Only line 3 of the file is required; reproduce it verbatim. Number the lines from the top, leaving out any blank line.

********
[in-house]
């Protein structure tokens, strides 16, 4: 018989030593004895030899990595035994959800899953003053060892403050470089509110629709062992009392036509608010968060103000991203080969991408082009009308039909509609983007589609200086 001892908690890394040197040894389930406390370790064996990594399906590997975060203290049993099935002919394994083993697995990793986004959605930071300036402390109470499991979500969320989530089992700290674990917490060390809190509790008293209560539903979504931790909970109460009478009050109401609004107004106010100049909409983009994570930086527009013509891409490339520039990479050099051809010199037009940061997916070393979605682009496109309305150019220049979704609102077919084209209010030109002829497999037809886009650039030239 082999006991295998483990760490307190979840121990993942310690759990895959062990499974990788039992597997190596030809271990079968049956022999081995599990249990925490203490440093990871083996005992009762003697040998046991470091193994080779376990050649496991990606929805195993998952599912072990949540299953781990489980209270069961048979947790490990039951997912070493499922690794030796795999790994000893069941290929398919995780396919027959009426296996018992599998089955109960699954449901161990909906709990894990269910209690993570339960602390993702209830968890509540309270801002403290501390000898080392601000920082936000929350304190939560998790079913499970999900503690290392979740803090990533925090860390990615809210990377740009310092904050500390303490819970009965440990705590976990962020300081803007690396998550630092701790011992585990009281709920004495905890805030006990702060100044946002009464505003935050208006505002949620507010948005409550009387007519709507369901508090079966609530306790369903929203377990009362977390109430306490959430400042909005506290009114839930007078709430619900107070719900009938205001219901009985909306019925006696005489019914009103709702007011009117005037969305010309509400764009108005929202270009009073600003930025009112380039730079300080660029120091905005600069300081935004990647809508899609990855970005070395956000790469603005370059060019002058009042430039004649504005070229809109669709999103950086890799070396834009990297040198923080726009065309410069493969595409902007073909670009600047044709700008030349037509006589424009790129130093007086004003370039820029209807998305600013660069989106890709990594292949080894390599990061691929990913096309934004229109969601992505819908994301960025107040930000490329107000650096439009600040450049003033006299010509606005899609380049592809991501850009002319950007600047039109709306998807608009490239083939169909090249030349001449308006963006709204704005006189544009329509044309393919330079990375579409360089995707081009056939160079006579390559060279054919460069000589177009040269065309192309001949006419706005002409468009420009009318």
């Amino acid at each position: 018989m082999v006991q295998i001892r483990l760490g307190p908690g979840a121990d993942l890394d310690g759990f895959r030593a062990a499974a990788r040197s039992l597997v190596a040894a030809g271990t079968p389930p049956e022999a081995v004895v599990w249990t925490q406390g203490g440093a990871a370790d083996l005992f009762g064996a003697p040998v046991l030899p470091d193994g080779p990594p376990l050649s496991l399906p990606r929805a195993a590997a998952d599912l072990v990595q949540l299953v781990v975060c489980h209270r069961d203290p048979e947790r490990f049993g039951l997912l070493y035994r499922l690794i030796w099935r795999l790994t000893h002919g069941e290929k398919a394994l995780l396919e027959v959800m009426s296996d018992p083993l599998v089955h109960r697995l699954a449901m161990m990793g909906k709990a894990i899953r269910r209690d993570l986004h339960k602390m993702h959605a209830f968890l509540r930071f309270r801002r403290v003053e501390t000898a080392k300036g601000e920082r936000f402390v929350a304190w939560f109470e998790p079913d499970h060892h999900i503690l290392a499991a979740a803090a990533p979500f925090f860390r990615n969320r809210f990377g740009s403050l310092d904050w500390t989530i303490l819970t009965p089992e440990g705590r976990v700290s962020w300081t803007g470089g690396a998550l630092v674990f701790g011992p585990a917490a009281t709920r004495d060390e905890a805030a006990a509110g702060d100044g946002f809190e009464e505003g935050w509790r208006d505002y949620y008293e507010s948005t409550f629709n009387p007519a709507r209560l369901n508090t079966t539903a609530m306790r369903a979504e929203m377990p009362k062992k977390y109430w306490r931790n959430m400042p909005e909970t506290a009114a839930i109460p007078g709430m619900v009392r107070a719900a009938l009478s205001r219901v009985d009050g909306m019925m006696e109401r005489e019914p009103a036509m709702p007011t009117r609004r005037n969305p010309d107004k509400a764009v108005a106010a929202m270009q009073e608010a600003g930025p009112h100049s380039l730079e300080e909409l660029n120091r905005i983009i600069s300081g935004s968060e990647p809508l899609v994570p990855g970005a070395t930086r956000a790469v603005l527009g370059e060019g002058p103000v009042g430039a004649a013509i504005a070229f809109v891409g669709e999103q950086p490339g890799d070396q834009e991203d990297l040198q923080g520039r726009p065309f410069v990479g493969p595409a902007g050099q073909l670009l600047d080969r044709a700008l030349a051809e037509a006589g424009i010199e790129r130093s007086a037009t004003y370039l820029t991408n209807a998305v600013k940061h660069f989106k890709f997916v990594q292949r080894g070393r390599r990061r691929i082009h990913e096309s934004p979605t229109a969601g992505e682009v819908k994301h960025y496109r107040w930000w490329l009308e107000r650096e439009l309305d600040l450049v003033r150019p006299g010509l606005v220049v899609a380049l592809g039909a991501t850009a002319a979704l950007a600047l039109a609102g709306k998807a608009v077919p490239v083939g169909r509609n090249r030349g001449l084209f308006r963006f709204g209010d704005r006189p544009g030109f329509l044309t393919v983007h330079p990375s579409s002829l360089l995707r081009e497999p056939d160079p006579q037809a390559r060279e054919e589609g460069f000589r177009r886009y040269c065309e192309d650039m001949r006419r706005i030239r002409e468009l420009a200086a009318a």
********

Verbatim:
């Amino acid at each position: 018989m082999v006991q295998i001892r483990l760490g307190p908690g979840a121990d993942l890394d310690g759990f895959r030593a062990a499974a990788r040197s039992l597997v190596a040894a030809g271990t079968p389930p049956e022999a081995v004895v599990w249990t925490q406390g203490g440093a990871a370790d083996l005992f009762g064996a003697p040998v046991l030899p470091d193994g080779p990594p376990l050649s496991l399906p990606r929805a195993a590997a998952d599912l072990v990595q949540l299953v781990v975060c489980h209270r069961d203290p048979e947790r490990f049993g039951l997912l070493y035994r499922l690794i030796w099935r795999l790994t000893h002919g069941e290929k398919a394994l995780l396919e027959v959800m009426s296996d018992p083993l599998v089955h109960r697995l699954a449901m161990m990793g909906k709990a894990i899953r269910r209690d993570l986004h339960k602390m993702h959605a209830f968890l509540r930071f309270r801002r403290v003053e501390t000898a080392k300036g601000e920082r936000f402390v929350a304190w939560f109470e998790p079913d499970h060892h999900i503690l290392a499991a979740a803090a990533p979500f925090f860390r990615n969320r809210f990377g740009s403050l310092d904050w500390t989530i303490l819970t009965p089992e440990g705590r976990v700290s962020w300081t803007g470089g690396a998550l630092v674990f701790g011992p585990a917490a009281t709920r004495d060390e905890a805030a006990a509110g702060d100044g946002f809190e009464e505003g935050w509790r208006d505002y949620y008293e507010s948005t409550f629709n009387p007519a709507r209560l369901n508090t079966t539903a609530m306790r369903a979504e929203m377990p009362k062992k977390y109430w306490r931790n959430m400042p909005e909970t506290a009114a839930i109460p007078g709430m619900v009392r107070a719900a009938l009478s205001r219901v009985d009050g909306m019925m006696e109401r005489e019914p009103a036509m709702p007011t009117r609004r005037n969305p010309d107004k509400a764009v108005a106010a929202m270009q009073e608010a600003g930025p009112h100049s380039l730079e300080e909409l660029n120091r905005i983009i600069s300081g935004s968060e990647p809508l899609v994570p990855g970005a070395t930086r956000a790469v603005l527009g370059e060019g002058p103000v009042g430039a004649a013509i504005a070229f809109v891409g669709e999103q950086p490339g890799d070396q834009e991203d990297l040198q923080g520039r726009p065309f410069v990479g493969p595409a902007g050099q073909l670009l600047d080969r044709a700008l030349a051809e037509a006589g424009i010199e790129r130093s007086a037009t004003y370039l820029t991408n209807a998305v600013k940061h660069f989106k890709f997916v990594q292949r080894g070393r390599r990061r691929i082009h990913e096309s934004p979605t229109a969601g992505e682009v819908k994301h960025y496109r107040w930000w490329l009308e107000r650096e439009l309305d600040l450049v003033r150019p006299g010509l606005v220049v899609a380049l592809g039909a991501t850009a002319a979704l950007a600047l039109a609102g709306k998807a608009v077919p490239v083939g169909r509609n090249r030349g001449l084209f308006r963006f709204g209010d704005r006189p544009g030109f329509l044309t393919v983007h330079p990375s579409s002829l360089l995707r081009e497999p056939d160079p006579q037809a390559r060279e054919e589609g460069f000589r177009r886009y040269c065309e192309d650039m001949r006419r706005i030239r002409e468009l420009a200086a009318a």